With effort and imagination, Elrington transforms an item thought worthless into something which people enjoy. Elrington states, “I come across many things which have been abandoned and find something more in them than their intrinsic worthlessness.” He’s been making hubcap sculptures for about fifteen years.

His hubcap art makes a statement about our wasteful society and about our prejudices towards value. His aim is to encourage people to reconsider before they discard something which apparently has no purpose.

As for recycling, Elrington relates, “I like the idea that every manufactured product not only has a use, but can also have a second or third use. I especially like the idea that a product could be designed with this in mind. A little research reveals the extent of the ingenuity (usually poverty driven) around the re use of so many things. An obvious example would be shoes made from car tires, but wouldn’t it be great if the designers included the further potential of their product?”

Apart from the occasional particularly choice specimen, Elrington has stopped collecting hubcaps for a while. “I have thousands now and less places to store them. The Eden Project recently donated a thousand and that just about filled me up. Prior to that I was picking up around eighty a month.

hubcap art

One of the many creations by Ptolemy Elrington made from recycled hubcaps.

“My original idea when I began collecting them was to make a full size suit of armor out of them, but I haven’t got round to it yet. The whole fish thing took on a life of its own, and then I got into sculpting out of shopping trolleys and car parts… the options are infinite.”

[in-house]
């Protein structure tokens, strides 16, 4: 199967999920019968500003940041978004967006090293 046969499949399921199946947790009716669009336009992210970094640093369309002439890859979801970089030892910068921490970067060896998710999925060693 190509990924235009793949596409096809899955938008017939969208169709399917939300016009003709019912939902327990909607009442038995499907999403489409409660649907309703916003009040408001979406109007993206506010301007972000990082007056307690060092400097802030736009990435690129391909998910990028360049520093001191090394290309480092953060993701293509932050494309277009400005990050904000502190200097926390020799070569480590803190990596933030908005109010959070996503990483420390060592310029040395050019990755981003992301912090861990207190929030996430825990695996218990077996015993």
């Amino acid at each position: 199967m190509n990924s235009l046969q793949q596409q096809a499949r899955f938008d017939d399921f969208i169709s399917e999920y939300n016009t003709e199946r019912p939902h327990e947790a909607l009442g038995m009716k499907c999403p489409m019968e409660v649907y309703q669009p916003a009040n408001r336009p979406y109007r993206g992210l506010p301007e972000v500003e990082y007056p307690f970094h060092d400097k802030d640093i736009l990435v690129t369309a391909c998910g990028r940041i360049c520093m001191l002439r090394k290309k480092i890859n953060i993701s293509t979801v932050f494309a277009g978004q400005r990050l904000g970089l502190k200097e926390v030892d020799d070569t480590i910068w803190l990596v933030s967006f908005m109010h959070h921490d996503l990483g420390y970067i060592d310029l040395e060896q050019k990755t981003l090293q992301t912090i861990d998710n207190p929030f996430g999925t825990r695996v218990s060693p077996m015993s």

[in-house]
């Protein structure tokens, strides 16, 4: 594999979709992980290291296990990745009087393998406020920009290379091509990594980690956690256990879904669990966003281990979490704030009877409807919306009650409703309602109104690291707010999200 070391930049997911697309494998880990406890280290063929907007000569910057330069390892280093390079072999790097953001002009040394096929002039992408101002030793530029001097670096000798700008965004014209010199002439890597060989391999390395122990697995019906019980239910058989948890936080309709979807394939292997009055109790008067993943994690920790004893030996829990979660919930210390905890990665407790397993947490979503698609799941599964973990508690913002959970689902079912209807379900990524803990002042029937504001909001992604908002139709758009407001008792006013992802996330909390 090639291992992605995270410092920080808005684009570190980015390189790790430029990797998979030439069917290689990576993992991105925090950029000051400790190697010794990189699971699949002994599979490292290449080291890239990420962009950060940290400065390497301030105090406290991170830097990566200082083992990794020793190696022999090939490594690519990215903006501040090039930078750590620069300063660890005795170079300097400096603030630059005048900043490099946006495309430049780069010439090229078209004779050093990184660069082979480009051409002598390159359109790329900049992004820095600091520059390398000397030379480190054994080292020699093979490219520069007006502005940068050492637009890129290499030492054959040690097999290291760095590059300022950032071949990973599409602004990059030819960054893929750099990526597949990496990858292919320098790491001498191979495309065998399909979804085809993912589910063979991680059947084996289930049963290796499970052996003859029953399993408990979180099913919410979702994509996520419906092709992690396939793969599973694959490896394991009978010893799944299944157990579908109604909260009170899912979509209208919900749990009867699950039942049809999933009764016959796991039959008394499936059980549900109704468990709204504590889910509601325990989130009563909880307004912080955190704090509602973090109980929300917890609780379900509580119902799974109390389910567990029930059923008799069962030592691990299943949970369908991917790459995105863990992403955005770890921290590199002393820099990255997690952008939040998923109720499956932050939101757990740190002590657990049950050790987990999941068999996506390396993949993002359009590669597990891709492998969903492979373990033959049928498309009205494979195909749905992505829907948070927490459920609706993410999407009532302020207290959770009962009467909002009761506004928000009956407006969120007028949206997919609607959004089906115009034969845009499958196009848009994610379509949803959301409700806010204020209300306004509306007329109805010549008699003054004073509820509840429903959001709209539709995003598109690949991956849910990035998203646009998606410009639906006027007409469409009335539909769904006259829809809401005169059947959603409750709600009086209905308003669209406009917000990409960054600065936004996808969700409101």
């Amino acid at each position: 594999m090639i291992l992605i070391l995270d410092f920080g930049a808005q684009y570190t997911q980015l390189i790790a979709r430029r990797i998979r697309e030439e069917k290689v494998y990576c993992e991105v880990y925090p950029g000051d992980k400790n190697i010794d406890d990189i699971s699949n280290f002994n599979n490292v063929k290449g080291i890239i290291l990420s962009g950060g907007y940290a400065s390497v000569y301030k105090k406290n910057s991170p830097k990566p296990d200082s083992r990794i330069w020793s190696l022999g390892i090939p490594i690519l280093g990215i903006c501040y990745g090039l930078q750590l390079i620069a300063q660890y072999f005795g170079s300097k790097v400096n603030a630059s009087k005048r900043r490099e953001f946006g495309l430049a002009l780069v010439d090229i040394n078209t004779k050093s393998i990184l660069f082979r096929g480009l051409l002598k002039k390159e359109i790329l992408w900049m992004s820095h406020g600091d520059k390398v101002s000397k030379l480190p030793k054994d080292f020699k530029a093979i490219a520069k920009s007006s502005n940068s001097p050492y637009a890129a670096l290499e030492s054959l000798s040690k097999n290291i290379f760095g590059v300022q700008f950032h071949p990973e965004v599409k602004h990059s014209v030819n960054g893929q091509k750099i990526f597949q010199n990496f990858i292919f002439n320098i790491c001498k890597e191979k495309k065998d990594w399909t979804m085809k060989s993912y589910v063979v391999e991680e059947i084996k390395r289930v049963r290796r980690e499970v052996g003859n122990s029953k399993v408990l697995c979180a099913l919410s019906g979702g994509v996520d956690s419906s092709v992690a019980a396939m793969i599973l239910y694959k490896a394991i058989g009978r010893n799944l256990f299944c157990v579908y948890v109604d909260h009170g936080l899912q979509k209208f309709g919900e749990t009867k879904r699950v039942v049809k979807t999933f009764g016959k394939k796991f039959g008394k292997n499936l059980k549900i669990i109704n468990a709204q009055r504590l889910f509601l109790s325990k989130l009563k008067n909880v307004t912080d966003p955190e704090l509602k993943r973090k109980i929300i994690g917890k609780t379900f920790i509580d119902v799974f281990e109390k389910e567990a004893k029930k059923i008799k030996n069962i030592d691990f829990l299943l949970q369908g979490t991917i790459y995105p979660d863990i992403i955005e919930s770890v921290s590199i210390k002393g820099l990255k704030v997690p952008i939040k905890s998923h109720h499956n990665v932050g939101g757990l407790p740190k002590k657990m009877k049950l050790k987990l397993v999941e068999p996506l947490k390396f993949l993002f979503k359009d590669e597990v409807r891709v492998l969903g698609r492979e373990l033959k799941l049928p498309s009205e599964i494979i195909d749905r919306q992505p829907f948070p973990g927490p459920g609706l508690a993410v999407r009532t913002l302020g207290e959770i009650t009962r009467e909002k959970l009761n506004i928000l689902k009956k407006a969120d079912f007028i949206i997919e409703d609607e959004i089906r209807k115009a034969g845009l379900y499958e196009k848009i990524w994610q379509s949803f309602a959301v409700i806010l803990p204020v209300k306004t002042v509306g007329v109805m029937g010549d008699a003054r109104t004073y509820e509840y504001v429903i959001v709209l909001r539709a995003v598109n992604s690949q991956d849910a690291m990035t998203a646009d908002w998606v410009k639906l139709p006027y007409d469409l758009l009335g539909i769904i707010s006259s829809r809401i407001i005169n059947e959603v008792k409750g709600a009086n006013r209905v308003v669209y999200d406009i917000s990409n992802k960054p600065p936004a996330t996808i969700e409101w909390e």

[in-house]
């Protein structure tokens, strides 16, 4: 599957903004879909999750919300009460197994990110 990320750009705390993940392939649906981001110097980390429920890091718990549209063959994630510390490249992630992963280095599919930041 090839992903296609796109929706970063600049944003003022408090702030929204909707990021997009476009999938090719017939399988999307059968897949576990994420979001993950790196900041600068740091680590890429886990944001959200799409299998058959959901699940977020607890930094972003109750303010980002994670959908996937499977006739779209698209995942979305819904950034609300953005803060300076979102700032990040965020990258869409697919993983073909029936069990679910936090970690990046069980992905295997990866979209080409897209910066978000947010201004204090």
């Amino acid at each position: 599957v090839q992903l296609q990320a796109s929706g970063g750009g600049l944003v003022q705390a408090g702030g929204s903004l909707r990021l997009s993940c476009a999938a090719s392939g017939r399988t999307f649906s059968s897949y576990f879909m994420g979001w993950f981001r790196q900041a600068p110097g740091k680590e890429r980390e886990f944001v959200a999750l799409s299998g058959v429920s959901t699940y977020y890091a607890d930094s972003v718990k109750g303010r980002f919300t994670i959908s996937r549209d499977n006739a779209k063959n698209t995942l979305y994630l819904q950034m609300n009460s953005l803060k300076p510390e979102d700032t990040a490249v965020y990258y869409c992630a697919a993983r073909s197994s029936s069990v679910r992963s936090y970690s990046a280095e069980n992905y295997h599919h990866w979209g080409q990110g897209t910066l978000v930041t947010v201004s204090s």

Elrington shares, “I’ve had a few favorite sculptures over the years but I have to be practical. I do have a living to make after all. Currently in my private collection I have a Mirror Carp, a large Archer Fish and a couple of fighter jets made out of old Dysons, but I would keep them all if I could!”

Visit hubcapcreatures.com to view his past creations, commissions, and one-of-a-kind art for sale. Hubcap Creatures is also on Facebook where you’ll find a lot more photos of hubcap art.

Links to products featured on RecycleScene are affiliate links. We try and only feature products that close the recycling loop. Make a purchase of recommended products on our site, and we get a small percentage of affiliate commission to maintain our site. Thanks!